Funeral for Israeli killed by rocket fire. Ashdod, 2008.

For over a decade, I have been saying that there will be no attack on Iran, either by Israel or the United States. Although I maintain that conclusion to this day, I do admit to being 85% certain of it, whereas once I was 95%. Nothing in politics is ever 100% sure, so where once I was as certain as I could be, there is some doubt now.

Into that doubt this week crept a message from a colleague I trust and respect implicitly. They have well-placed sources at very high levels of Israel’s political and military braintrusts. So, while I remain unconvinced, I cannot simply dismiss it.

The issue came up around Israel’s recent decision to seriously ratchet up public pressure on the Obama Administration to attack Iran. Prime Minister Benjamin Netanyahu has revived his fearmongering invocations of a “second Holocaust,” while Defense Minister Ehud Barak played an elaborate game with both Israeli and American media to cast the illusion that the US had come around to his and Bibi’s belief that Iran was much closer to acquiring a nuclear weapon than was previously believed. It’s all caused quite a stir in Israel as well.

In essence, these sources said that Bibi and Barak are unhinged on Iran, which is not exactly news. The concern is that the B & B Boys are prepared to go much farther than election year manipulation of the US President. They are open to attacking Iran on their own, and are trying to figure out how to get the military leadership to acquiesce, or short of that, how they might find commanding officers who will support a unilateral strike.

That gave me pause, because it amounts to a coup. And it seems like an awful lot of trouble to go to when, without the US’ military capability, an Israeli attack would, at best, deal a relatively minor setback to Iran’s nuclear capabilities, while accelerating their desire to actually acquire the bomb. To this, sources replied that the Iranian nuclear project was only one target; the other was Israel’s democracy, or what is left of it.

This was a new angle. Under conditions of war, the Prime Minister and Defense Minister will be able to garner much greater power, perhaps crush the dissent that has been brewing in Israel, have a hand in the Occupied Territories that is free of at least domestic pressure from peace and human rights groups, and could isolate and fortify itself against a rapidly changing Arab world.

The idea is horrifying. This would be an Israeli police state. If this is what Bibi and Barak are considering, I don’t think they’d be able to pull it off. But the fact that it would fail doesn’t necessarily mean the B&B Boys wouldn’t still try. Barak, in particular, has no political future, and nothing left to lose. And, while this seems much bolder than anything I’ve come to expect from Bibi, it could be seen as a natural outgrowth of the growing fascist tendencies he has displayed in his second go-round as Prime Minister.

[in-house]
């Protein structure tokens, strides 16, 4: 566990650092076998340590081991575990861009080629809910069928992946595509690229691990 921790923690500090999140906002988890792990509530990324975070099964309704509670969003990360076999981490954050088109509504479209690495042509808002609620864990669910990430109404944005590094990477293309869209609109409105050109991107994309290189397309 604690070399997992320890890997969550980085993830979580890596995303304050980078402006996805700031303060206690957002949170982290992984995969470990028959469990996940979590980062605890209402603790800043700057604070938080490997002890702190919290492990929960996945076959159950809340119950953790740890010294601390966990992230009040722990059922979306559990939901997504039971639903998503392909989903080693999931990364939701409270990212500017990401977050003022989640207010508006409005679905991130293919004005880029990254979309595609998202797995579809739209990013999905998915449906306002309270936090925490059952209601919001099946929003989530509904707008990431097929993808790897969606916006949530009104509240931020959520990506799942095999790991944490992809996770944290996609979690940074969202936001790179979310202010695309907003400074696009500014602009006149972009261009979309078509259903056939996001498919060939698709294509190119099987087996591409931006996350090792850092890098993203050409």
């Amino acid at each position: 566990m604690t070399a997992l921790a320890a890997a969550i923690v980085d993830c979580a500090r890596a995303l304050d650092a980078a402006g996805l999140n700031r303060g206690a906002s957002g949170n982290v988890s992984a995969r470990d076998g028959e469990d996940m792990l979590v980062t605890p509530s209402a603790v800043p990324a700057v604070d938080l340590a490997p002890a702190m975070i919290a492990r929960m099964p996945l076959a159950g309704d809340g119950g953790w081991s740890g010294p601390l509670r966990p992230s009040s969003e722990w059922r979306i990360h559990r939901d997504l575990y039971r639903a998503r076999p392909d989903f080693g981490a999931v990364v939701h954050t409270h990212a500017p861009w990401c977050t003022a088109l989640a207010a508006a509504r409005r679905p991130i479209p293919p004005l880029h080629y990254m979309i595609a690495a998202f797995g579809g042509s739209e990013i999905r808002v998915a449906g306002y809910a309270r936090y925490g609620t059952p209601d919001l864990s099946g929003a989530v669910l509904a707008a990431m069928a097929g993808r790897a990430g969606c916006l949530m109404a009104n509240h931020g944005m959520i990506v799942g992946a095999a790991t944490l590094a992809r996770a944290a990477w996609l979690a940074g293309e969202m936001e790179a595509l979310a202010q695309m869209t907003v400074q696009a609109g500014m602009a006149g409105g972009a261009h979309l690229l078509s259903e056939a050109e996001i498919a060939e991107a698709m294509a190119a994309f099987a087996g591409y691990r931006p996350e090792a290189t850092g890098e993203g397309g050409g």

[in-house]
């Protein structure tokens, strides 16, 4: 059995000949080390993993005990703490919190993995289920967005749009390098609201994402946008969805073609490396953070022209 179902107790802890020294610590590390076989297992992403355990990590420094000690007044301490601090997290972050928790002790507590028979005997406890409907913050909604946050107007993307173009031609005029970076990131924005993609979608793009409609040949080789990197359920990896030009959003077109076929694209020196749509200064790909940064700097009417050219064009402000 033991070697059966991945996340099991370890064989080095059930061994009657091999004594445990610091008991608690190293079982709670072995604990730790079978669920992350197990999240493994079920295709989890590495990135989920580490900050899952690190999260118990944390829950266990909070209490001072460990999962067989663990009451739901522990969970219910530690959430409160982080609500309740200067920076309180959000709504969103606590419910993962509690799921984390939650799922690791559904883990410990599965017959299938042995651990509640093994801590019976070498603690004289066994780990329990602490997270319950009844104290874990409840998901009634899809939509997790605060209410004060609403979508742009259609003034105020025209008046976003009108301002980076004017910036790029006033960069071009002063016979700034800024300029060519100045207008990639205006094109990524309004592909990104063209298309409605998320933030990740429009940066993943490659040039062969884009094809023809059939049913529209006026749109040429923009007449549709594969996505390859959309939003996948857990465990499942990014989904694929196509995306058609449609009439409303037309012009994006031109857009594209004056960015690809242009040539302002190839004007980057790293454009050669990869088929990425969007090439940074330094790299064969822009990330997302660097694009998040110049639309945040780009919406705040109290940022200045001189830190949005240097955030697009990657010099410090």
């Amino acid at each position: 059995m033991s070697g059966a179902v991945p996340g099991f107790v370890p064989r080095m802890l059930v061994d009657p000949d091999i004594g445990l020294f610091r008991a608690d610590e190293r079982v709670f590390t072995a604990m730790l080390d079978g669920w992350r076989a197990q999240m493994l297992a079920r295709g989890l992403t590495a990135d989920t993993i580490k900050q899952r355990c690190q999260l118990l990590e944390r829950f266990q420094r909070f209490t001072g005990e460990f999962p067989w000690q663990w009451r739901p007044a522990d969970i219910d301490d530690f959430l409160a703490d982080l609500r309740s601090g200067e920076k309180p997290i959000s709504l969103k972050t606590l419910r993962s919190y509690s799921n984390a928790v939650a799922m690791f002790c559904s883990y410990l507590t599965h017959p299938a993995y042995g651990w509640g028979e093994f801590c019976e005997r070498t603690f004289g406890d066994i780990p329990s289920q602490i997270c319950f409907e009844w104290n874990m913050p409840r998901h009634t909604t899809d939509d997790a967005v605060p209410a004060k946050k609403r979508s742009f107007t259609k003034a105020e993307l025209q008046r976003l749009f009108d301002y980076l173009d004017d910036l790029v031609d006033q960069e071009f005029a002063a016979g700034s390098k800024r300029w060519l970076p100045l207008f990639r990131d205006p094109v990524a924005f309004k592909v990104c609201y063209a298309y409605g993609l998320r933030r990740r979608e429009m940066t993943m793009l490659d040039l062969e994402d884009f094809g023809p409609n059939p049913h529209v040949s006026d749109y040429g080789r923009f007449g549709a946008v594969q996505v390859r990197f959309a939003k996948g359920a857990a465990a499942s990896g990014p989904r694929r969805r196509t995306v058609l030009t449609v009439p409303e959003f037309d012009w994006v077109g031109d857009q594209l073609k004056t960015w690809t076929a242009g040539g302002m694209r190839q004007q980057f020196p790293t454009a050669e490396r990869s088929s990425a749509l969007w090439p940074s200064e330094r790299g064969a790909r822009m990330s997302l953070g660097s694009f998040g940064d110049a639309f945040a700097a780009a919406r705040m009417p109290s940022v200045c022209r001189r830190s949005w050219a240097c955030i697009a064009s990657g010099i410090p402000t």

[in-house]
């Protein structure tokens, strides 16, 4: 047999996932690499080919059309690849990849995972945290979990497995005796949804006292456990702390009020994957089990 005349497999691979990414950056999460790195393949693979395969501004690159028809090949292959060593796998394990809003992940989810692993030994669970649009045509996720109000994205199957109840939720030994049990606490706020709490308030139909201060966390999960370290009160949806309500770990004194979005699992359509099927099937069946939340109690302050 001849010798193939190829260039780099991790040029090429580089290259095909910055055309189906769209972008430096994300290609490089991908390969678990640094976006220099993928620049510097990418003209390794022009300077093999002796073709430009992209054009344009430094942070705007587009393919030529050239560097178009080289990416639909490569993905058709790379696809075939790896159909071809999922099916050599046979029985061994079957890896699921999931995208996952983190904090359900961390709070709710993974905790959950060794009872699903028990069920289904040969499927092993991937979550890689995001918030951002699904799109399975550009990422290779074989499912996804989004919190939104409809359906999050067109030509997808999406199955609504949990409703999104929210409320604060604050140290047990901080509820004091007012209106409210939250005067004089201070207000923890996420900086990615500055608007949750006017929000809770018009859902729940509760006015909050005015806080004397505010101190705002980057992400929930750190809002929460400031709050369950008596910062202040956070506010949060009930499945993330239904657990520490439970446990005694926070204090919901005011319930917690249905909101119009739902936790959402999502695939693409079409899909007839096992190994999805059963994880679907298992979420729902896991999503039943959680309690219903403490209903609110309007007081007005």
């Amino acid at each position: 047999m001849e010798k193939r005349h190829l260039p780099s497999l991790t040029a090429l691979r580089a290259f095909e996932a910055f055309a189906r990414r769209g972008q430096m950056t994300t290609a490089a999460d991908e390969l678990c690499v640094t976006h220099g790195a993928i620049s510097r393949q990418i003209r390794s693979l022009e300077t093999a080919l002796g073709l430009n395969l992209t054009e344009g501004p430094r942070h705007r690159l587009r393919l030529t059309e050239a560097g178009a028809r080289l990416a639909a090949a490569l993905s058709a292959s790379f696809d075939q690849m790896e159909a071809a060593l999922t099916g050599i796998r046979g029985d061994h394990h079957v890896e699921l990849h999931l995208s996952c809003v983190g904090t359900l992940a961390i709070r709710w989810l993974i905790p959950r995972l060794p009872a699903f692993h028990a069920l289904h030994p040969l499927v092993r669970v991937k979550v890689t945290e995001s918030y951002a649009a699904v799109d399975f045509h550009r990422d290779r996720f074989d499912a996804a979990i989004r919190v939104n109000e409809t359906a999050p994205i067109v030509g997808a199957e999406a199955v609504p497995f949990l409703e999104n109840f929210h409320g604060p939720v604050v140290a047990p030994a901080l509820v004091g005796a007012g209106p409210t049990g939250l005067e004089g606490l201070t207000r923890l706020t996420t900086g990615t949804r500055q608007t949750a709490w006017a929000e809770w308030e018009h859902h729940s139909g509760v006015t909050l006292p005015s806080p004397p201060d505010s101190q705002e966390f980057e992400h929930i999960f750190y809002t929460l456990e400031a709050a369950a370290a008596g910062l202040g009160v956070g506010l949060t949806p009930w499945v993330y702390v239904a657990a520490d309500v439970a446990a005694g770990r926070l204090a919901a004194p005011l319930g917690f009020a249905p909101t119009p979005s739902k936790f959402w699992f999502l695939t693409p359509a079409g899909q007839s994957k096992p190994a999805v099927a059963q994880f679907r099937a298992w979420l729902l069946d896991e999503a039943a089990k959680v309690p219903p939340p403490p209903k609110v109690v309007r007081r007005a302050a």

The US certainly seems to be taking seriously the Israeli threat to strike Iran unilaterally. Joint Chiefs of Staff Chairman Martin Dempsey bluntly stated that Israel is incapable of destroying Iran’s nuclear program. While that is not a new US assessment, the timing and blunt nature of the statement were clearly meant to send Israel a message: you’re out of your league. The US will decide when and if the time comes to strike, not you. That message is also a warning not to take unilateral action.

So, keeping in mind that people don’t always make the best decisions, or even rational ones, I started to wonder what it would look like if this source was correct. After all, any country, in time of war, is going to rally around the leadership, look to it for protection and, in many cases, grant it powers it would never give in peace time. Perhaps if the B&B Boys’ domestic ambitions were driving this more than I previously thought, they might actually be deluded enough to try this.

The immediate result would obviously be counterattacks either by Iran or Hezbollah, or some combination of the two. And, despite the enmity many Arab leaders feel toward Iran, all of them would cut off relations with Israel, and the diplomatic engagement, already very low, would be reduced to zero. Indeed, pressure will mount in Egypt and Jordan to cut off relations with Israel, especially if the fighting continues for a time and spreads into Lebanon. And should that happen, the already tense situation there, connected to the struggle in Syria, could lead to unpredictable consequences.

Europe is likely to condemn such an action, but the real question is how would the United States respond? An Israeli action of this sort would put President Barack Obama in a very difficult position, and is also likely to do major harm to Israel’s relationship with the US and, yes, even the American Jewish community. Let’s look at each of those questions.